Finally, a sponsor should conduct audits of their clinical management department and conduct “mock FDA inspections” in preparation for the regulatory audits that will inevitably take place after the NDA, PMA, or BLA is filed. Preparing for a regulatory inspection is invaluable for effectively hosting any regulatory agency, in particular FDA. Medical device sponsors need to remember that FDA typically inspects sponsors submitting a PMA. Drug sponsor inspections are on the increase. The “OAI” violation rate for inspections of medical device sponsors was 33% in fiscal year 2007. OAI stands for “official action indicated” the most serious classification.

An OAI classification can cause FDA to delay or reject an application.

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Please take a short 3-question survey to help GxP Perspectives improve! Survey begins 22 SEP 2011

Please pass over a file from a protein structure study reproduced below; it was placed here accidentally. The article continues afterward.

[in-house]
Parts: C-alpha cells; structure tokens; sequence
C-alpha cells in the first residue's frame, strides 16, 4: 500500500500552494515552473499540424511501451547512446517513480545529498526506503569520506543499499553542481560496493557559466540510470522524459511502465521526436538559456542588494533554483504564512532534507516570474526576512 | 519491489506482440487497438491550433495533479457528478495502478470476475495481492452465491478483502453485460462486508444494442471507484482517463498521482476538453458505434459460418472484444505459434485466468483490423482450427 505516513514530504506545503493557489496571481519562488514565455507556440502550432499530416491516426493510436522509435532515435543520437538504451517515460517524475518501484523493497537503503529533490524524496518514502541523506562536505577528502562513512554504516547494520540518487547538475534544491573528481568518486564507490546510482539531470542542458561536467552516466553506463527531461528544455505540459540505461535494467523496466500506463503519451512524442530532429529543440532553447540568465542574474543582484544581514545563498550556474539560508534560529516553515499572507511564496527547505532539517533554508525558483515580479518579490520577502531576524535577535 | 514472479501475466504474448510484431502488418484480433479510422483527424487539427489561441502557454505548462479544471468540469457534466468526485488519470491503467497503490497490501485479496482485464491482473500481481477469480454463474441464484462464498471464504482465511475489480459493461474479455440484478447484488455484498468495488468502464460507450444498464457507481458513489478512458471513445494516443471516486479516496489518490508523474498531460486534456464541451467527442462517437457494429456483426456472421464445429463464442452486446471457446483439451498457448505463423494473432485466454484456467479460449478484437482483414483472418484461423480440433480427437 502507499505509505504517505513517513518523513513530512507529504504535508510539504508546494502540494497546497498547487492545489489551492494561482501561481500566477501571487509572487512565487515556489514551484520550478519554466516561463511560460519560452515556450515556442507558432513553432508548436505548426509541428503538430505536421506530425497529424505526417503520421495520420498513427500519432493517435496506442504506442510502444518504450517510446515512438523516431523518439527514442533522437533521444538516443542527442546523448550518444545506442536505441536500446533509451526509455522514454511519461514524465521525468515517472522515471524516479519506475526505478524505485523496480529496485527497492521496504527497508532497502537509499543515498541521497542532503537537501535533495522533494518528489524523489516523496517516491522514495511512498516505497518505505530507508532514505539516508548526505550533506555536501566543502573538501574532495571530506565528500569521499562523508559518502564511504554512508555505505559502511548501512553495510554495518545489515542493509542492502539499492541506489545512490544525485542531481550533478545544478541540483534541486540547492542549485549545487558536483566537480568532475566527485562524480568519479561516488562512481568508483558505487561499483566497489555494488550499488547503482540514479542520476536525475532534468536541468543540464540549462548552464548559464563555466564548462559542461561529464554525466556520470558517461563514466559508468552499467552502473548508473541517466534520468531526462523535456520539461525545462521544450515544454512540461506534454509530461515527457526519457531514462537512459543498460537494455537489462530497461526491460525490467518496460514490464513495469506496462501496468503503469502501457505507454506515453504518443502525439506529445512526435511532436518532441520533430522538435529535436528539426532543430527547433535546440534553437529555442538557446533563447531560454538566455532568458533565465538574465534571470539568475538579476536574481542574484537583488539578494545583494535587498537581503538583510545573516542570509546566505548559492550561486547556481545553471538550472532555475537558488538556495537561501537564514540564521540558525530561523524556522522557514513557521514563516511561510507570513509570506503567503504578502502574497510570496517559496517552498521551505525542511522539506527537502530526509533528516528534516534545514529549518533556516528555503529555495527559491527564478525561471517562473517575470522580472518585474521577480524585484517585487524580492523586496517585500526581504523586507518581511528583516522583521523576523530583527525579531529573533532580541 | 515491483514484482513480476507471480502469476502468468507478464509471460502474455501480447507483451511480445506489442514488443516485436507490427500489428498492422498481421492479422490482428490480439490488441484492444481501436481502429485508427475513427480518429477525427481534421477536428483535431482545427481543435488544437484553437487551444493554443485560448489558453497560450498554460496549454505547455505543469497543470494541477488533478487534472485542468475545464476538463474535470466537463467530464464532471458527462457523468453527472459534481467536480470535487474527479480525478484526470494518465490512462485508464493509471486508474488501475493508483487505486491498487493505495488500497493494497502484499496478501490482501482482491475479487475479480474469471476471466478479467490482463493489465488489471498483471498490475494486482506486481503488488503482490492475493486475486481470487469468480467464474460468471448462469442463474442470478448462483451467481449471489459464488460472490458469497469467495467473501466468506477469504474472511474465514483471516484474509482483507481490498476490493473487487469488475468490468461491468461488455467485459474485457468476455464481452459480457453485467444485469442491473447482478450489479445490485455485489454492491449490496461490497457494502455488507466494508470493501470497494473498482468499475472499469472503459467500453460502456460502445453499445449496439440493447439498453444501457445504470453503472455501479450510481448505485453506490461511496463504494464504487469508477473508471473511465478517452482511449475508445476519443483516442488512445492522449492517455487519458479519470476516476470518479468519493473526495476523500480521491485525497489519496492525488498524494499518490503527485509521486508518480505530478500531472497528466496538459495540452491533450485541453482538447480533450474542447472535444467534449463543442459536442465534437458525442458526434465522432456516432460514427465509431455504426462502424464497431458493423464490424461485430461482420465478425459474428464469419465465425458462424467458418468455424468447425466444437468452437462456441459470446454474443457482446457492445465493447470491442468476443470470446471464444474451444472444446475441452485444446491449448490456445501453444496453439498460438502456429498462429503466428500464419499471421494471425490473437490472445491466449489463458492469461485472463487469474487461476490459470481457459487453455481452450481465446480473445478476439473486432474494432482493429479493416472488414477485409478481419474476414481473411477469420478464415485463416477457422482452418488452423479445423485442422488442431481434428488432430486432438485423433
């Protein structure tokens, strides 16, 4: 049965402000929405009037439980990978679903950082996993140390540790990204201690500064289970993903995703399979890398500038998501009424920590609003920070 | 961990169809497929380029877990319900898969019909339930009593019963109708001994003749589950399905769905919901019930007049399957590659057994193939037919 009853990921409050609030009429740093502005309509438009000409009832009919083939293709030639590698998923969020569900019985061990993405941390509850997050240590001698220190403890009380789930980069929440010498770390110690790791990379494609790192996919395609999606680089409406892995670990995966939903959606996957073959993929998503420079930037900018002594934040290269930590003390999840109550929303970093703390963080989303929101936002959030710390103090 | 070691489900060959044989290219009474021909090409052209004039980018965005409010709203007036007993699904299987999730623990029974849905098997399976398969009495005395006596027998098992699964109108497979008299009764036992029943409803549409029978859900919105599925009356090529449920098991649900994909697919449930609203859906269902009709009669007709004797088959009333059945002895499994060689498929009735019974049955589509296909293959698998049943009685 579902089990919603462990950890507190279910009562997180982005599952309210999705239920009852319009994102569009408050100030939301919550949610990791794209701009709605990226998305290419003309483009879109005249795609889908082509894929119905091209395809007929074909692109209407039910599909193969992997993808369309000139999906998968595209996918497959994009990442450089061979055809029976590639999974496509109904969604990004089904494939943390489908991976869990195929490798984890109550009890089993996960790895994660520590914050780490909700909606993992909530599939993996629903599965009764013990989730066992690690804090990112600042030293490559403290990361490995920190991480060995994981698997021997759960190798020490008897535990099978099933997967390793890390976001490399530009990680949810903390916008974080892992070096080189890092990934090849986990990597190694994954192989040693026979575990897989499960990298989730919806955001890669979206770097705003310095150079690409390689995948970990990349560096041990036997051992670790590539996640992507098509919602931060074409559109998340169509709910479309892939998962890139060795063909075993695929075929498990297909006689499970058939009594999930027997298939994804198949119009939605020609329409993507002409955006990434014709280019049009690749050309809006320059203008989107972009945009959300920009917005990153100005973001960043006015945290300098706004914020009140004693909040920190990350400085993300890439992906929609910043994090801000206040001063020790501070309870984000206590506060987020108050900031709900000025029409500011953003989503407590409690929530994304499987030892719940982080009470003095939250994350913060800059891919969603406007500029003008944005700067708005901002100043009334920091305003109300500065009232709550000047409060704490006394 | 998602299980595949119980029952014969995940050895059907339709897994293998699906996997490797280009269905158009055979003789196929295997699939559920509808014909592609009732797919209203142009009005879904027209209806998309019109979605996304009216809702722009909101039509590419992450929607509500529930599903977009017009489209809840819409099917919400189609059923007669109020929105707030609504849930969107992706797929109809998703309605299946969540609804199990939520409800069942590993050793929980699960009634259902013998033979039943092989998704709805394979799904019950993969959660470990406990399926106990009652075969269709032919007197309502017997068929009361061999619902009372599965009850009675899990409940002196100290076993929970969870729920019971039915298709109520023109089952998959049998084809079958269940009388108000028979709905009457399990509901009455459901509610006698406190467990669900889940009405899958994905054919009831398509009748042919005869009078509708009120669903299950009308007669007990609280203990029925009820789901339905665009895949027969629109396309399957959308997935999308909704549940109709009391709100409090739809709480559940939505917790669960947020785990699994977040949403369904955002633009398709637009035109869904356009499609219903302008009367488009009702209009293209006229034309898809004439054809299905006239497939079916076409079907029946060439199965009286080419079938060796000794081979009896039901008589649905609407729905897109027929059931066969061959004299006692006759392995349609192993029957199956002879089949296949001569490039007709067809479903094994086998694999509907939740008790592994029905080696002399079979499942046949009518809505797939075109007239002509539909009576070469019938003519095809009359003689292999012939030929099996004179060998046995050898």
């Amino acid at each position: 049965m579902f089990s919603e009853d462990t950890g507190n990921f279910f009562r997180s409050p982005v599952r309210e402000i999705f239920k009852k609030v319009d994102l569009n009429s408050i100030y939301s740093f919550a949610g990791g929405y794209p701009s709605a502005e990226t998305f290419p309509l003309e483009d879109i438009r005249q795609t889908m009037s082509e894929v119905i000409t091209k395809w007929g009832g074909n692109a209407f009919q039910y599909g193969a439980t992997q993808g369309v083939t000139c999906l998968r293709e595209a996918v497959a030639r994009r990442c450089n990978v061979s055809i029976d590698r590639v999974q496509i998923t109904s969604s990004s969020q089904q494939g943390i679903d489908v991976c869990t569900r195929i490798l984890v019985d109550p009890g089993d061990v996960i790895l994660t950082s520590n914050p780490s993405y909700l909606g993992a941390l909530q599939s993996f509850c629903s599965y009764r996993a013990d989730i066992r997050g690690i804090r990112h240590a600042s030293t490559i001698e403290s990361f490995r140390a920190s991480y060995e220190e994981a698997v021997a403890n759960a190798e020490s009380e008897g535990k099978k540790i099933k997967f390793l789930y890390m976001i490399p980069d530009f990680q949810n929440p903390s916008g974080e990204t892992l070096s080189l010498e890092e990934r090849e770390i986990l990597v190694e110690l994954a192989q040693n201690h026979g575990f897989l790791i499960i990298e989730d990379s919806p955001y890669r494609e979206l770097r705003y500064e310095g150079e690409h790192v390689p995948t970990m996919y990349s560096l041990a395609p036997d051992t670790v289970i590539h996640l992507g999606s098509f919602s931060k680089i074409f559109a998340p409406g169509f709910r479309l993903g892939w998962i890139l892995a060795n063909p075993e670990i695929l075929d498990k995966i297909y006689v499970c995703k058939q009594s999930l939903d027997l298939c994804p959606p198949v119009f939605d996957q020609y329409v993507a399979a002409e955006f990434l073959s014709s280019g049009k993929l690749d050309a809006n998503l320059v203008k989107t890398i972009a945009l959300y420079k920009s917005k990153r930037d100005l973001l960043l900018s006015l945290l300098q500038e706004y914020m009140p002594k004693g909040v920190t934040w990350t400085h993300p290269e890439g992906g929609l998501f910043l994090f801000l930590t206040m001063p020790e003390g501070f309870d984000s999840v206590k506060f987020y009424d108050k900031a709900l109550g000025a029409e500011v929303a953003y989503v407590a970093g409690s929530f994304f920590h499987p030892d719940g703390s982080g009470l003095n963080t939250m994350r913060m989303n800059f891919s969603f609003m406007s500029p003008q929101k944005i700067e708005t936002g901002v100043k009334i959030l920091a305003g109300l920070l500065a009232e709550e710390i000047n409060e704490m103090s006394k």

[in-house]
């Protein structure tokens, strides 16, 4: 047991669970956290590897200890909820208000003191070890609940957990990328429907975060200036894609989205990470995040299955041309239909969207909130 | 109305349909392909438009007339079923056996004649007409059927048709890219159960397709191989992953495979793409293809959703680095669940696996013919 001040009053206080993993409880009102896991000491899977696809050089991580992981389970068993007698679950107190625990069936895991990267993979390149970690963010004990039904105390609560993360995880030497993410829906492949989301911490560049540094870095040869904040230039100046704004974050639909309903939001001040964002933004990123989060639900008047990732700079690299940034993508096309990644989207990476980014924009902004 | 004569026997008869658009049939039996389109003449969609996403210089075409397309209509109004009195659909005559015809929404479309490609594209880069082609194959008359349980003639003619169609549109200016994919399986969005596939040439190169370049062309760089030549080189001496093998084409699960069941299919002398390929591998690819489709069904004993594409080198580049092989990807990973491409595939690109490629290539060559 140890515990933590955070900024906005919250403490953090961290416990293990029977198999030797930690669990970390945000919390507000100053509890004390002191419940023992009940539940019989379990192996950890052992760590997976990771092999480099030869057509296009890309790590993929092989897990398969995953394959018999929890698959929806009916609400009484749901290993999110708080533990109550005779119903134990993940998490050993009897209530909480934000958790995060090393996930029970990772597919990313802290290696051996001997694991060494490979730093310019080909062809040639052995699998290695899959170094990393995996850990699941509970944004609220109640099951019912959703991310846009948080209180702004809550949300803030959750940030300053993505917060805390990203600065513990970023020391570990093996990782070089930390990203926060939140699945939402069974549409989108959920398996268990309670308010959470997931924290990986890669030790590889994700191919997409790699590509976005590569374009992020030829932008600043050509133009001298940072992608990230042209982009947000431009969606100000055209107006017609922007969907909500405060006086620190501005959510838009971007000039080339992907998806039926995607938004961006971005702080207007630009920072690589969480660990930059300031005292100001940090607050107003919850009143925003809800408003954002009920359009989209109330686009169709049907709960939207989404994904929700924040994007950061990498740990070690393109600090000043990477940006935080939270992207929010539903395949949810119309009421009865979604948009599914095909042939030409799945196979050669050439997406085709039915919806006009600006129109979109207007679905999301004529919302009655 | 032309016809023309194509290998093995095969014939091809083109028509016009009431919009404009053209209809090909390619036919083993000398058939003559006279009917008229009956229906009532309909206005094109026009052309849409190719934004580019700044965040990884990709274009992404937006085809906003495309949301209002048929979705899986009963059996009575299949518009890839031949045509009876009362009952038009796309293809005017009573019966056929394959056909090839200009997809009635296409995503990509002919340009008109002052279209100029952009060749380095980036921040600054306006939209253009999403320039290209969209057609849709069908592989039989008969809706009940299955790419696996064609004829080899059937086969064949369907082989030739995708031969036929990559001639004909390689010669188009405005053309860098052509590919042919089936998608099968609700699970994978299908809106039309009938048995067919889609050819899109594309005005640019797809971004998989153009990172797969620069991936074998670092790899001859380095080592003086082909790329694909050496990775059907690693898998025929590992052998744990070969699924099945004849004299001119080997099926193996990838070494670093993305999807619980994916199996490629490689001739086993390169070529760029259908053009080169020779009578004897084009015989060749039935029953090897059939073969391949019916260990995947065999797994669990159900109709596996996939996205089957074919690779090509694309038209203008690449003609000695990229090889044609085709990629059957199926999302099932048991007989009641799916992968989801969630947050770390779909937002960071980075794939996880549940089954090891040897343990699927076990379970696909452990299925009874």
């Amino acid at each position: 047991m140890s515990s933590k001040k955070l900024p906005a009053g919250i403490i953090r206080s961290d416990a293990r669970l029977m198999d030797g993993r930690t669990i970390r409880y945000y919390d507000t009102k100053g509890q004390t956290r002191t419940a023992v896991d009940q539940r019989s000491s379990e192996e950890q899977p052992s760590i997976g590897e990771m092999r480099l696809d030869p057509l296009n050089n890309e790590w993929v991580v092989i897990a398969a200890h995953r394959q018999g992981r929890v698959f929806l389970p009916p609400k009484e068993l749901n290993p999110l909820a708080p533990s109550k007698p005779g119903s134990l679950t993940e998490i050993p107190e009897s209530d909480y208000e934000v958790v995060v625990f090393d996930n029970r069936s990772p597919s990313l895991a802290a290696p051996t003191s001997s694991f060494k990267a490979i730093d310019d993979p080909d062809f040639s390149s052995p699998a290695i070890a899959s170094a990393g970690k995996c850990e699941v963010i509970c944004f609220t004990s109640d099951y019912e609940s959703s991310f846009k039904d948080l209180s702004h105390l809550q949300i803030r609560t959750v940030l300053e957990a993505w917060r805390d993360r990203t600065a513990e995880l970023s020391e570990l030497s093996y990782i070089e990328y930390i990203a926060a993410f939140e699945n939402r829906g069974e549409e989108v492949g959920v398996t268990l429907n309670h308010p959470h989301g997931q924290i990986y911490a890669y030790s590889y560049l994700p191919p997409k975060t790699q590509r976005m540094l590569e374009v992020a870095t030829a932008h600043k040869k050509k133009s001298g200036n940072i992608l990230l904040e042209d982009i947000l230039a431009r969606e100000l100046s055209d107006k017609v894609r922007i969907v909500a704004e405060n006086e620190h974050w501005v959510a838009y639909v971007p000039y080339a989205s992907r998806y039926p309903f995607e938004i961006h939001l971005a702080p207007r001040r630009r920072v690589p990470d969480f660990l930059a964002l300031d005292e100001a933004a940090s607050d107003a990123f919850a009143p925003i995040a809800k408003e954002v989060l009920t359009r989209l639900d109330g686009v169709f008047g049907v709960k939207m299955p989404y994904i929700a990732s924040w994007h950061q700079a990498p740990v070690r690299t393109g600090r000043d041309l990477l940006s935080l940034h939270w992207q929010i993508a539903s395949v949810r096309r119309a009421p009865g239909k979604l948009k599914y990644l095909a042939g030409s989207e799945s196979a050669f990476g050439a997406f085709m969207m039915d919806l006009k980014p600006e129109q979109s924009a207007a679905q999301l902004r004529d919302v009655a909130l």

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This just in: Request for Comments- Exculpatory Language Used in Informed Consent, a joint FDA and OHRP draft guidance document (September 2011)

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Society for Clinical Data Management

ICH Guidance Documents
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On the Blogroll: PharmTech Talk has had a number of interesting blog posts of late.
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FDA clinical trials pivotal studies

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FDA Warning Letters in 2010 for GCP Failures

January 1, 2011

FDA Warning Letters GCP

FDA Maintains Pace for GCP Warning Letters
in 2010